An analysis of the order portfolio is essential to know the order structure and the correct automation response. It can also be rich in lessons to know where to put the cursor between the mass flow and the reactivity / flexibility of the installation. For example, a goods-to-man system based on shuttles could be designed to collect from 1 bin to 2 to 4 others, while a system based on shelves driven by robots could bring an apiary of 20 references for break down to 100 orders. Study the rotation of products, their volume and lead times guide in the optimal choice of these solutions.

Consider 3 scenarios


As you will have understood, it is essential to take care of all the constraints likely to limit your flows. Being accompanied to avoid traps can be a great help because it is the experience of multiple projects that makes the difference. We also recommend starting from the existing scenario to consider improvements and encrypt them, before any automation, to measure whether the latter is really relevant. So, is it better to change the information system before automating? It is also important to consider and quantify scenarios upward and downward. What happens if the volumes I estimate fall by 20%? Increase by 30%?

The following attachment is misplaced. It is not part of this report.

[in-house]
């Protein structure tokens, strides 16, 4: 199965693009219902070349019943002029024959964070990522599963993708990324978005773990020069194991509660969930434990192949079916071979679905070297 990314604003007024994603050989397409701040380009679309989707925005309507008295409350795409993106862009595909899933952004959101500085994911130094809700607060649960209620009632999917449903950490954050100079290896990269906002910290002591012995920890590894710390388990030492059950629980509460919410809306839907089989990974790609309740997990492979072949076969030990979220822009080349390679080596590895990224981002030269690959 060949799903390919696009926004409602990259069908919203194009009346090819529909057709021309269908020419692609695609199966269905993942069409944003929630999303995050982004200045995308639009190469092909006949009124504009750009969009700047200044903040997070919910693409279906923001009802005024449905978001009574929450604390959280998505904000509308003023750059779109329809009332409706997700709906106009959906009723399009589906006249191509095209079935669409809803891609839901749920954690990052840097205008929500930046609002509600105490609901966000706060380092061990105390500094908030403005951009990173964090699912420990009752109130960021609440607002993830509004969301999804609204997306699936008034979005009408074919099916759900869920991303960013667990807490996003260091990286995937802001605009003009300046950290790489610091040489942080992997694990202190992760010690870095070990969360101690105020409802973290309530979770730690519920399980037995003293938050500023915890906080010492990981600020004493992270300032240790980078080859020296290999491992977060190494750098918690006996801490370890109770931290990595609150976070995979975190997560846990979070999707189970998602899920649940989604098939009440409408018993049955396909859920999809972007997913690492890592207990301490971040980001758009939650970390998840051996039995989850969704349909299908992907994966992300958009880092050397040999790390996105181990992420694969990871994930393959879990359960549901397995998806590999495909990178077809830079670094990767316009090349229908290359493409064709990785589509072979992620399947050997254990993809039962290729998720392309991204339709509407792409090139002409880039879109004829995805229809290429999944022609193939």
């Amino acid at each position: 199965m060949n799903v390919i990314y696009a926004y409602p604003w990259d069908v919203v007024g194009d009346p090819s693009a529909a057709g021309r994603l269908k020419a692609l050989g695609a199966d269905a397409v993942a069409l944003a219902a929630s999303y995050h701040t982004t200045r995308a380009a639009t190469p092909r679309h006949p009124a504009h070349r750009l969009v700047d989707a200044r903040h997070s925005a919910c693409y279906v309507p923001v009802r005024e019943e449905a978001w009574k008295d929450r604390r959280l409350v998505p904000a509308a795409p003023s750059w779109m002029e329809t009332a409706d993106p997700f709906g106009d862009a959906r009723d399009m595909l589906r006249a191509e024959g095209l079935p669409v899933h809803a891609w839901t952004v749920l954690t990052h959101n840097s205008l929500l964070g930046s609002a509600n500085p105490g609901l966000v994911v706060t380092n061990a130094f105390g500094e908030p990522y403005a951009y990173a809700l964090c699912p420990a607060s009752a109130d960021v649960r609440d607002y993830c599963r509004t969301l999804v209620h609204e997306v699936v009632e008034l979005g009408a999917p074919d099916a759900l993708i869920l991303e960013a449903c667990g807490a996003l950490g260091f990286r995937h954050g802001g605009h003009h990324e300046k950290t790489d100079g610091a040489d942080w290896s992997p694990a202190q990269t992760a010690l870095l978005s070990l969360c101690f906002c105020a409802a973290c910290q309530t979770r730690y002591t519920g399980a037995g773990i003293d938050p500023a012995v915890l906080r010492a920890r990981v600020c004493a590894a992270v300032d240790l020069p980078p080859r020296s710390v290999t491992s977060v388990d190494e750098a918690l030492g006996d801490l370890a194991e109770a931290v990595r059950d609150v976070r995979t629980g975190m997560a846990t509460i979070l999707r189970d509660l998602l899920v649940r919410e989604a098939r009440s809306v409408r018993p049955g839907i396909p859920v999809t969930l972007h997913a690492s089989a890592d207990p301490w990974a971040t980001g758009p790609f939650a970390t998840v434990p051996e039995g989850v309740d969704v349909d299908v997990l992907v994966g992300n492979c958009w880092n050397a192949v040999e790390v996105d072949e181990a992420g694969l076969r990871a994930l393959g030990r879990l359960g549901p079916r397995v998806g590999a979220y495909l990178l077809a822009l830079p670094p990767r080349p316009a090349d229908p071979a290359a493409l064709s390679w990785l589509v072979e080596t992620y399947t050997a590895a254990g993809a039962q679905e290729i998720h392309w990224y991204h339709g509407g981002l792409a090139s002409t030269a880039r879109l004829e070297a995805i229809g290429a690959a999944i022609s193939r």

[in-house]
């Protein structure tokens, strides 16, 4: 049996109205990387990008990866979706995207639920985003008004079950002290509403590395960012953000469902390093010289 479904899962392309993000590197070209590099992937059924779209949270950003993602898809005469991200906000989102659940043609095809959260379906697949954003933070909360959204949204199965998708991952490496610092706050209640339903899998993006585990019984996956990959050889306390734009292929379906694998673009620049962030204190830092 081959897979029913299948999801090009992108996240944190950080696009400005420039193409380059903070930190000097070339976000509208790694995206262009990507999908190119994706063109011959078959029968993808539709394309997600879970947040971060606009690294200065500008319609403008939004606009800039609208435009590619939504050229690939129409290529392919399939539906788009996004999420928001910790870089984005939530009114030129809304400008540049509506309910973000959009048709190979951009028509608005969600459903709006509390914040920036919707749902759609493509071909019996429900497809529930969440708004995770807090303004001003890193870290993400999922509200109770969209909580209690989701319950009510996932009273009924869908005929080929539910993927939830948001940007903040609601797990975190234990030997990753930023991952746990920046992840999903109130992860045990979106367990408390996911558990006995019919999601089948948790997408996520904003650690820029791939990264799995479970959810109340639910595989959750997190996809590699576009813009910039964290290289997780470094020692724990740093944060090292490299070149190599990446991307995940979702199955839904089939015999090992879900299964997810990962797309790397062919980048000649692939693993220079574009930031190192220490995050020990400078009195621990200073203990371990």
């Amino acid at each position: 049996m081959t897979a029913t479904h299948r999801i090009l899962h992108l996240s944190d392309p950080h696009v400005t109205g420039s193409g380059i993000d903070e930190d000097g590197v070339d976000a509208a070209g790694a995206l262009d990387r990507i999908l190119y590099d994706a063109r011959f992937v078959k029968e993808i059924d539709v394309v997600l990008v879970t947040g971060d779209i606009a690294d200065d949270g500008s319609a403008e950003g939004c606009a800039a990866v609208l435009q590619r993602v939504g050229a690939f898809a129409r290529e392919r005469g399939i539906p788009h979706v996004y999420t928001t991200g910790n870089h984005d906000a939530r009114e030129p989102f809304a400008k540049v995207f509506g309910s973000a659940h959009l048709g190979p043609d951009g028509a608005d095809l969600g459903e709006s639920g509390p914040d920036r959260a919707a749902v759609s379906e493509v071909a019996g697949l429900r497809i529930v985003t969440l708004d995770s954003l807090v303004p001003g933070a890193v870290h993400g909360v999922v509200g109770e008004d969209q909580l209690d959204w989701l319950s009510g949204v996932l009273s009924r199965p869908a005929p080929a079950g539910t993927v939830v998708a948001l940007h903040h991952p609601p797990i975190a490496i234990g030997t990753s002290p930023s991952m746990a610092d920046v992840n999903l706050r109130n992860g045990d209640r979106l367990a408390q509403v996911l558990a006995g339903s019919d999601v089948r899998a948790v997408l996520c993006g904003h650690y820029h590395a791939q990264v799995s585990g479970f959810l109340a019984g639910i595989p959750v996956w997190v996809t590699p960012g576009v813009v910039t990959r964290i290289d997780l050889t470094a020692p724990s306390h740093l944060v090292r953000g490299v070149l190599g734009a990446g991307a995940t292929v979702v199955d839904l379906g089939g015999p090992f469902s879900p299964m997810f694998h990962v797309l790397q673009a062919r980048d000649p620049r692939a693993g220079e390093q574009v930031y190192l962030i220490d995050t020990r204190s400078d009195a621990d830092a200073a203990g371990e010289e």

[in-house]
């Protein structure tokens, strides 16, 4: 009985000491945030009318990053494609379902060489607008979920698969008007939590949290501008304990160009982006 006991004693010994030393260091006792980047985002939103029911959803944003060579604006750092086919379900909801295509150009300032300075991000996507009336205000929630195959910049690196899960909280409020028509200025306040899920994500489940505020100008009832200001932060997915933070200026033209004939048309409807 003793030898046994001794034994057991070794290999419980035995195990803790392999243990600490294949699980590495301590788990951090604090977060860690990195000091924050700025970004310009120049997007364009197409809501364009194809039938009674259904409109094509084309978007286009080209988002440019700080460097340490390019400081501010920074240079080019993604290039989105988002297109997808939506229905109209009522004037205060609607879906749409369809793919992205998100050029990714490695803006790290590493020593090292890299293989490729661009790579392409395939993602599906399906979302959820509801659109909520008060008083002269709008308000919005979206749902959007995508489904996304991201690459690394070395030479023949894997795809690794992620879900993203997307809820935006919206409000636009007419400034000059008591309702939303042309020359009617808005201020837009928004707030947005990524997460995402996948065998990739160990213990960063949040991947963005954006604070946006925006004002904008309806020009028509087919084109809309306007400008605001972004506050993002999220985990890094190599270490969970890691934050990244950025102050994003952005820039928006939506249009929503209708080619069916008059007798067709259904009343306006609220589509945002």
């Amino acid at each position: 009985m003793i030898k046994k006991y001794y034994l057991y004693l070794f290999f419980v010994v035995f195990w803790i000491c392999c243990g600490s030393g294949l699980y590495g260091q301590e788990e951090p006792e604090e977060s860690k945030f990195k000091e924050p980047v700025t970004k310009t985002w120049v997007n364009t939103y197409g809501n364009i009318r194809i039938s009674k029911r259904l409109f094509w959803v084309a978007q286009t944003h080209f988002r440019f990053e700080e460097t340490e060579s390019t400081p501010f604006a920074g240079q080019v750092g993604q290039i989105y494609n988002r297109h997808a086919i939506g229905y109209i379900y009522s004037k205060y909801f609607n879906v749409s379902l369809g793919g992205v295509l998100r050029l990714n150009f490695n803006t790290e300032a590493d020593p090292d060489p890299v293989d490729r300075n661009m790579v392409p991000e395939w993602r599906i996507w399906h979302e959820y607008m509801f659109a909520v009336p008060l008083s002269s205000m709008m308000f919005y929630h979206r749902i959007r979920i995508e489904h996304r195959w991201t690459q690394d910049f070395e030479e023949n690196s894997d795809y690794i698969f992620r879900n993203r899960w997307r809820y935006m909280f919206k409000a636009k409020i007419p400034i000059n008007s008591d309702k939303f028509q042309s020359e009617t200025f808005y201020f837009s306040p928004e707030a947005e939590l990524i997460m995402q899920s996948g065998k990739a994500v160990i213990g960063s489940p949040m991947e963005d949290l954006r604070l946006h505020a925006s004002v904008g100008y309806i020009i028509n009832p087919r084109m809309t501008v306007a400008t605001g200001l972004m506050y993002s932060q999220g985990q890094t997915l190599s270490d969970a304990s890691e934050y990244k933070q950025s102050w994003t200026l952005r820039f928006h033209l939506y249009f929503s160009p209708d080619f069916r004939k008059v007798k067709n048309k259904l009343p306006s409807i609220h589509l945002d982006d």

5 keys to success


Let’s summarize in 5 points, to succeed, it is necessary:
1. To consider that one’s activity is unique because to believe that a standard system can cover all cases is illusory;
2. In the face of an unpredictable world, the automated installation must be able to evolve and adapt to its new context within a reasonable budgetary deadline (1 to 2 years maximum);
3. Call on specialists not to get lost in the meandering of the offer of automated solutions that are very different and to consider all their constraints, as well as their interactions;
4. To be accompanied by seasoned consultants who have accompanied multiple projects (and not every 15 years) to maintain objectivity in the face of the seductive speech of the suppliers;
5. Call on the DIAGMA experts who will be happy to guide you!

François Rochet
Partner of DIAGMA
frochet@Diagma.com
Tel: 06 12 45 66 51